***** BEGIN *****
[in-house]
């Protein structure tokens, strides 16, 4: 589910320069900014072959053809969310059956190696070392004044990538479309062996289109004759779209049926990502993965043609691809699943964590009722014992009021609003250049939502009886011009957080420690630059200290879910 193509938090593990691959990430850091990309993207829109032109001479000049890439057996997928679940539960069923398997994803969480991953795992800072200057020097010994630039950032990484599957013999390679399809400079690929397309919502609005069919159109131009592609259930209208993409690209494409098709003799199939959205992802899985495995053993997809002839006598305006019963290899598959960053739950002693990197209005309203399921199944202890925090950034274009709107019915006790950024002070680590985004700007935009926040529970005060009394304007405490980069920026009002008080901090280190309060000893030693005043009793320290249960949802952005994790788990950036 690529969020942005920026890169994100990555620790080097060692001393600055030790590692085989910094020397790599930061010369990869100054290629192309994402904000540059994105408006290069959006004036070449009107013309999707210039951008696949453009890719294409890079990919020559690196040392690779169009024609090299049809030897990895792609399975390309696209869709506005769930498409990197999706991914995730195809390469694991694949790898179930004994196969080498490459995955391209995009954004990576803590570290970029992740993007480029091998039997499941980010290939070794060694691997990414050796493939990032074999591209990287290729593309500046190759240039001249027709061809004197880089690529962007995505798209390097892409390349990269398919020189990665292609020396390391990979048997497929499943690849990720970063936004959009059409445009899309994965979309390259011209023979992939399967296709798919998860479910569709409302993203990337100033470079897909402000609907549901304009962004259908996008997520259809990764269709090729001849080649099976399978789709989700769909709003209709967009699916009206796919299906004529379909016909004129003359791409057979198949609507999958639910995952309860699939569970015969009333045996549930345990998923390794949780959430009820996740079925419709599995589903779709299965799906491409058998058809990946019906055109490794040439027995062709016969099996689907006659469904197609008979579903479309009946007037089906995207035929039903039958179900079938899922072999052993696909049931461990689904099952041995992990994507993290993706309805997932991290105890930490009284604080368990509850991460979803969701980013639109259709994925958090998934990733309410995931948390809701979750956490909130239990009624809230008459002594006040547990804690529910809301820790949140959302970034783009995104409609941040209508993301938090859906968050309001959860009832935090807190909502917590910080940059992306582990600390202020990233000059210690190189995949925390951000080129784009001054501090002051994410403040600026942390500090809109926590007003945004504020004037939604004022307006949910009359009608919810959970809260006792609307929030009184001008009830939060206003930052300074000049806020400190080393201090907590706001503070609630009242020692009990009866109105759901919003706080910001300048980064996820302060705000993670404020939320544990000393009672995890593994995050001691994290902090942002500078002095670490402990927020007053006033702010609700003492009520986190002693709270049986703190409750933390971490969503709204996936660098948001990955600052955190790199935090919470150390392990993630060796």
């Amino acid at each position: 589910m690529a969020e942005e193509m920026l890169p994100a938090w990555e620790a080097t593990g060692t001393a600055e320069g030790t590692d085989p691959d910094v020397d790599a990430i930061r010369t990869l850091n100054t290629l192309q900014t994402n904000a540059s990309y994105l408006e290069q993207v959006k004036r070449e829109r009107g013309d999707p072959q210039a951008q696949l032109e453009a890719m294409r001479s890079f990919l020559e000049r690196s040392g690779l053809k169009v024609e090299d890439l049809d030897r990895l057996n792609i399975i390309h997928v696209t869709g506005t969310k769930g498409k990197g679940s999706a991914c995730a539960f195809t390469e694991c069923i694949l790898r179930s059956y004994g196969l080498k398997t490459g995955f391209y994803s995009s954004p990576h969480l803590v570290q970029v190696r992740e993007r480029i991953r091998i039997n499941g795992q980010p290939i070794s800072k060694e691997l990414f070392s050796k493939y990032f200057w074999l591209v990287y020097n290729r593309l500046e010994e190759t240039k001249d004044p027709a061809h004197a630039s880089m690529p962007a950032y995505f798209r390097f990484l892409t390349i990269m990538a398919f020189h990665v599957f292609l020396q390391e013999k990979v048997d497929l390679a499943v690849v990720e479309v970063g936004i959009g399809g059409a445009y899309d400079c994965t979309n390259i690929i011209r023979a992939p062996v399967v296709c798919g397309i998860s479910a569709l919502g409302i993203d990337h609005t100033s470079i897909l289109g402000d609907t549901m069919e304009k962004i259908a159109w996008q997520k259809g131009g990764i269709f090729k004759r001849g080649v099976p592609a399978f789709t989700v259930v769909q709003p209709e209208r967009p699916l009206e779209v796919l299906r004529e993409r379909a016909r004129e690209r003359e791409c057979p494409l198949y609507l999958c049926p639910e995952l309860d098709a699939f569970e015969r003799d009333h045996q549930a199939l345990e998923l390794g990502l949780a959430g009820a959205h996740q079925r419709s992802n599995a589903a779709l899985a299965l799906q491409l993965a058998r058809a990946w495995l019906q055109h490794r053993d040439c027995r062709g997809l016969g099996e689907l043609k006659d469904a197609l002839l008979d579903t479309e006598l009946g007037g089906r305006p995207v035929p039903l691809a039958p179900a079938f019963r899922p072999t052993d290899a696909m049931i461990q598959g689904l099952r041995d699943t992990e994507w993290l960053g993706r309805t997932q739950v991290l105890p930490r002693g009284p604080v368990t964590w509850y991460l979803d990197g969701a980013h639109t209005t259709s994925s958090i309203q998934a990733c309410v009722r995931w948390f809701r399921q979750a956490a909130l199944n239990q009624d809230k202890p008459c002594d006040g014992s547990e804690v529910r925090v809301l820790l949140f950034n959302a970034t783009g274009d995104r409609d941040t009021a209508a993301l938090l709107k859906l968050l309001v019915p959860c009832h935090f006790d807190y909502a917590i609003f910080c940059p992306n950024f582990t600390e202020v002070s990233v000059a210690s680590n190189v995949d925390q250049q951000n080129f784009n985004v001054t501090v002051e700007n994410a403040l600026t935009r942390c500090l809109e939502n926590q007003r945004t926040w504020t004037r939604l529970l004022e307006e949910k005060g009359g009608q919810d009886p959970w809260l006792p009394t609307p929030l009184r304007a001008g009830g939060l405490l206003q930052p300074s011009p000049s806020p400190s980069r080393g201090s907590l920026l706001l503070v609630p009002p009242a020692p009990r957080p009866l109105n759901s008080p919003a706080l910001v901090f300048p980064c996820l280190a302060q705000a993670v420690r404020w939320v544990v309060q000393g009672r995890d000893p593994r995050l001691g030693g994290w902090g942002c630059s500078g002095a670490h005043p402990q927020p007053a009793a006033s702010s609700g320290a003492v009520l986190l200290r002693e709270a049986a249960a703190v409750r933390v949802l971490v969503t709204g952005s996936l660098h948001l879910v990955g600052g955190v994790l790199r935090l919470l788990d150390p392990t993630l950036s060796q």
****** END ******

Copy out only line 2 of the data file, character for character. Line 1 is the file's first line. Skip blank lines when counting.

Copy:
């Protein structure tokens, strides 16, 4: 589910320069900014072959053809969310059956190696070392004044990538479309062996289109004759779209049926990502993965043609691809699943964590009722014992009021609003250049939502009886011009957080420690630059200290879910 193509938090593990691959990430850091990309993207829109032109001479000049890439057996997928679940539960069923398997994803969480991953795992800072200057020097010994630039950032990484599957013999390679399809400079690929397309919502609005069919159109131009592609259930209208993409690209494409098709003799199939959205992802899985495995053993997809002839006598305006019963290899598959960053739950002693990197209005309203399921199944202890925090950034274009709107019915006790950024002070680590985004700007935009926040529970005060009394304007405490980069920026009002008080901090280190309060000893030693005043009793320290249960949802952005994790788990950036 690529969020942005920026890169994100990555620790080097060692001393600055030790590692085989910094020397790599930061010369990869100054290629192309994402904000540059994105408006290069959006004036070449009107013309999707210039951008696949453009890719294409890079990919020559690196040392690779169009024609090299049809030897990895792609399975390309696209869709506005769930498409990197999706991914995730195809390469694991694949790898179930004994196969080498490459995955391209995009954004990576803590570290970029992740993007480029091998039997499941980010290939070794060694691997990414050796493939990032074999591209990287290729593309500046190759240039001249027709061809004197880089690529962007995505798209390097892409390349990269398919020189990665292609020396390391990979048997497929499943690849990720970063936004959009059409445009899309994965979309390259011209023979992939399967296709798919998860479910569709409302993203990337100033470079897909402000609907549901304009962004259908996008997520259809990764269709090729001849080649099976399978789709989700769909709003209709967009699916009206796919299906004529379909016909004129003359791409057979198949609507999958639910995952309860699939569970015969009333045996549930345990998923390794949780959430009820996740079925419709599995589903779709299965799906491409058998058809990946019906055109490794040439027995062709016969099996689907006659469904197609008979579903479309009946007037089906995207035929039903039958179900079938899922072999052993696909049931461990689904099952041995992990994507993290993706309805997932991290105890930490009284604080368990509850991460979803969701980013639109259709994925958090998934990733309410995931948390809701979750956490909130239990009624809230008459002594006040547990804690529910809301820790949140959302970034783009995104409609941040209508993301938090859906968050309001959860009832935090807190909502917590910080940059992306582990600390202020990233000059210690190189995949925390951000080129784009001054501090002051994410403040600026942390500090809109926590007003945004504020004037939604004022307006949910009359009608919810959970809260006792609307929030009184001008009830939060206003930052300074000049806020400190080393201090907590706001503070609630009242020692009990009866109105759901919003706080910001300048980064996820302060705000993670404020939320544990000393009672995890593994995050001691994290902090942002500078002095670490402990927020007053006033702010609700003492009520986190002693709270049986703190409750933390971490969503709204996936660098948001990955600052955190790199935090919470150390392990993630060796």